Next I sanded the sh*t out of them.  There were lots of dents, they were worn, so I really made sure to get a smooth surface.  On the middle drawers I discovered an ornate design. Of course the veneer was chipping, so I peeled it off.  I knew I wanted to preserve the pattern, so I took a pointed metal nail file and traced the shape.  I didn’t know what I would do with the design but I knew I wanted to keep it and incorporate it some how.

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 I sanded everything down, and they were ready for paint!  I used Annie Sloan’s chalk paint in “Old White.”  I love the color because it is so versatile, and really highlights pieces.  I decided that I would use left over paint from one of my bedrooms to enhance the design on one of the drawers..

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I hand painted it with Benjamin Moore’s “Shabby Chic” that I used in one of my guest rooms.  They came out gorgeous, and believe it or not,  they matched the same pattern I have on my dresser (but you won’t see that until later <<wink wink>>).

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I had to do 3 coats of paint (shoot me now), because the wood was so dark and aged that it was bleeding through.  This is usual because Annie Sloan Chalk Paint covers pretty well, but sometimes it does happen.  This like weird yellow or sometimes pink stain comes through.  You need to apply another coat.  I distressed them, waxed them, buffed them, and polished the hardware…. here is the finish product…. DAMN they are gorgeous!

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Now wait until you see the dresser- it looks like a complete set!

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Behind, in front, can’t get around the candelabra!

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Ok, all my posts so far have been “tips and techniques” and “progress” posts, but let’s lighten it up with something funny.  I have been shopping around looking for an upholstered head board; online, in stores etc…. My mother and I headed to Jordans Furniture so I could buy a new mattress, and we figured while we were there that we might as well look for some bed frames.  I love walking through the showroom floor, everything looks so nice, and you can get some great decorating inspiration.  However, when we turned the corner, we both almost sh*t!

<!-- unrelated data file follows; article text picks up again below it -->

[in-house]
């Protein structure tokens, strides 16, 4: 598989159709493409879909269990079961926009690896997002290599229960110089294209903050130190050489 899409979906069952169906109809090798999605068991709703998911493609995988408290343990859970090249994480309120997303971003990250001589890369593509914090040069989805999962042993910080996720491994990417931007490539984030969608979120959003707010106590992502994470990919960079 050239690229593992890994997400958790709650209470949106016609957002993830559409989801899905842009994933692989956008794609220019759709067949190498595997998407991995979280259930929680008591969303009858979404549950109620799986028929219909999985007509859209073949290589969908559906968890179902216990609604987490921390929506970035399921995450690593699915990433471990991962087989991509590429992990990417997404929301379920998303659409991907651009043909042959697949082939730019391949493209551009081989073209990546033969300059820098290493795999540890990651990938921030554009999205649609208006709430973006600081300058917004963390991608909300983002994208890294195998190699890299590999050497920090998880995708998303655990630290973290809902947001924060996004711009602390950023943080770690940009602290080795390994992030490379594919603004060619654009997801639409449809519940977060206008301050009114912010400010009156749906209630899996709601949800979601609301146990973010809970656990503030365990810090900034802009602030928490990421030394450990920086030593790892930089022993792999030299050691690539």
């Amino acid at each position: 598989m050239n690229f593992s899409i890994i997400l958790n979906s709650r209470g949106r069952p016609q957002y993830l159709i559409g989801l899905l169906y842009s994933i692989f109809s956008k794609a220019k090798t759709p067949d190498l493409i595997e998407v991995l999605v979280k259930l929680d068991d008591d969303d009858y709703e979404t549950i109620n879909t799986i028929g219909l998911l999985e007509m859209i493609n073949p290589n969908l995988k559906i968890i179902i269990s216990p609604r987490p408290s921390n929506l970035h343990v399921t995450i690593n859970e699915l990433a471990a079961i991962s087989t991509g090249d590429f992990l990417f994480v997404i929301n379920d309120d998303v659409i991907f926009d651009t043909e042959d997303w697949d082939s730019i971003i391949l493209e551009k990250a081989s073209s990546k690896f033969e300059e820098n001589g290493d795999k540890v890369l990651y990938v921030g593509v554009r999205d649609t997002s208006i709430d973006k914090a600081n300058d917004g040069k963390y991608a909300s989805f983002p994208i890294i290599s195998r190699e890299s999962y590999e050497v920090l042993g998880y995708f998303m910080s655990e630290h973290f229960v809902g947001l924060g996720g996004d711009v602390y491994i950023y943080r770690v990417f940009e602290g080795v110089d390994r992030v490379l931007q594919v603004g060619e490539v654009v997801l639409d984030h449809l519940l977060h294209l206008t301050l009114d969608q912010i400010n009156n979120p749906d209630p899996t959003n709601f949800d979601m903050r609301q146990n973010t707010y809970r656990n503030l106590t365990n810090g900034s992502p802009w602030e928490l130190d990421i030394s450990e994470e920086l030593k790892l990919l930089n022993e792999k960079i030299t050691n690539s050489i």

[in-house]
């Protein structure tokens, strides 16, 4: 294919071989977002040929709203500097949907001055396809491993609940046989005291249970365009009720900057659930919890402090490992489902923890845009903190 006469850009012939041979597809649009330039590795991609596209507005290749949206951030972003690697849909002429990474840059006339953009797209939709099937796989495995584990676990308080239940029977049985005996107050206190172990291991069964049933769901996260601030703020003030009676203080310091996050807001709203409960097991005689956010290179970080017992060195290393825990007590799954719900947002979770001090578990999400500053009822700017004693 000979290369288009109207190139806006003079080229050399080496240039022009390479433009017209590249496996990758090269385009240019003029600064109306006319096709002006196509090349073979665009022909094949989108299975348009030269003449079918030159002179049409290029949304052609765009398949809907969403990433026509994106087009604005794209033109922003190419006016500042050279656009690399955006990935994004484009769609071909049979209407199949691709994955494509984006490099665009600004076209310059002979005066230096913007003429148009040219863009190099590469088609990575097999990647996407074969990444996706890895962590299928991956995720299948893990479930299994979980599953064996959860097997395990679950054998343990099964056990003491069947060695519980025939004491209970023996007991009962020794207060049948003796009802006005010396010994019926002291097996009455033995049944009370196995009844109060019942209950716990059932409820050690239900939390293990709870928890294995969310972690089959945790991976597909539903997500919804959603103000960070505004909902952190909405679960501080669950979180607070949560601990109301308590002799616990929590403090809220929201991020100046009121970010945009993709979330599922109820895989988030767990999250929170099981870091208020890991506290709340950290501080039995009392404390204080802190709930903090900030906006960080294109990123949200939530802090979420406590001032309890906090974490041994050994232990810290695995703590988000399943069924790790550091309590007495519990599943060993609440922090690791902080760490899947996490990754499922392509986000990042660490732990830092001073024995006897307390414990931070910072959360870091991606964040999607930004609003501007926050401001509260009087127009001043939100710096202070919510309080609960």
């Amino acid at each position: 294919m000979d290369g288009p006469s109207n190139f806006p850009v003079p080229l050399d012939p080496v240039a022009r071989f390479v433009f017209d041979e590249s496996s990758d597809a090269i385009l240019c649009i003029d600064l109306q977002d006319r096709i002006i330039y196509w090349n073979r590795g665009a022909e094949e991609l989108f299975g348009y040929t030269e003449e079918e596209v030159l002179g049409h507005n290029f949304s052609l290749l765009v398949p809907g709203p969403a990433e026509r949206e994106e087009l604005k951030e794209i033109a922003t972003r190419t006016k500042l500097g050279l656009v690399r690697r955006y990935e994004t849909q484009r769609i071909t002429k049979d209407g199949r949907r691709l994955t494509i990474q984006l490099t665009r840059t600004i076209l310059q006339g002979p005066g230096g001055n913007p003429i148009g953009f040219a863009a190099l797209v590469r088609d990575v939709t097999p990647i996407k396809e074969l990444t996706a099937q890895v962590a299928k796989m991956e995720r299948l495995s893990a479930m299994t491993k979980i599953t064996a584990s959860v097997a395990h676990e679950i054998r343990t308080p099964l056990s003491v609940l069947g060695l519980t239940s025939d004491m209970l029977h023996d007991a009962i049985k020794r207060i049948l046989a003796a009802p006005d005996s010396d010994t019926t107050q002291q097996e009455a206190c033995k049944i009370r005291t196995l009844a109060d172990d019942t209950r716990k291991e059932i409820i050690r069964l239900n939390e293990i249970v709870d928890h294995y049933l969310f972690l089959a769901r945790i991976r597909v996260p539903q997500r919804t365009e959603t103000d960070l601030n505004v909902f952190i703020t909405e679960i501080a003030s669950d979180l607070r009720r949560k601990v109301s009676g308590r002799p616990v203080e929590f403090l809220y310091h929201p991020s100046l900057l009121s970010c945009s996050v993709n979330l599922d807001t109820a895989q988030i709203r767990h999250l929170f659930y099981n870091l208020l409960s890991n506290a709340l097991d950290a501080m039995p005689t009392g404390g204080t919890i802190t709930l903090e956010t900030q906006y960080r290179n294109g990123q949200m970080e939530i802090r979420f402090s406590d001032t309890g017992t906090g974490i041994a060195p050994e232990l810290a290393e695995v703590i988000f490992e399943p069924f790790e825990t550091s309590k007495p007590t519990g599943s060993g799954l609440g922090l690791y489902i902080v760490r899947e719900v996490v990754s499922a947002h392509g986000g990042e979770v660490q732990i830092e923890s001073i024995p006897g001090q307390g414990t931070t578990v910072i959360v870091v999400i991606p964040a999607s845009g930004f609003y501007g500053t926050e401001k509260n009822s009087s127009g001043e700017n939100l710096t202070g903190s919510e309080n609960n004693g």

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We had come face to face with Liberace’s bedroom set.  It even had its very own candelabra.  I of course think this is hilarious, and wonder who would actually buy this set, aside form the man himself!  I didn’t just move on, I laid on it and felt like Cleopatra.  Liberace my man, you were on to something….

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Then again, he WAS the man and could do whatever he wanted.   If the bed wasn’t enough for you, perhaps you want to accessorize the room with full blow sparkly/glittered furniture.  Did I mention the price?  YIKES!

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I digress…. I did find something that I absolutely LOVED, and ordered it with my new mattress, I know I will sleep soundly!  I found a gorgeous upholstered headboard/footbard/frame studded with antiqued bronze/brass upholstery nails.

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Scruba-dub-dub, but NOT in a tub!

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For those of you who know me, know I am OCD, and I tend to go a bit overboard with cleaning, but when it comes to taking over some one else’s old home… I’m gonna strip that baby down!  From my last blog post, you saw that I had removed all the cabinet faces and doors.  Now that I packed them up into my trunk, and lugged them to my parents house, it was time to clean them!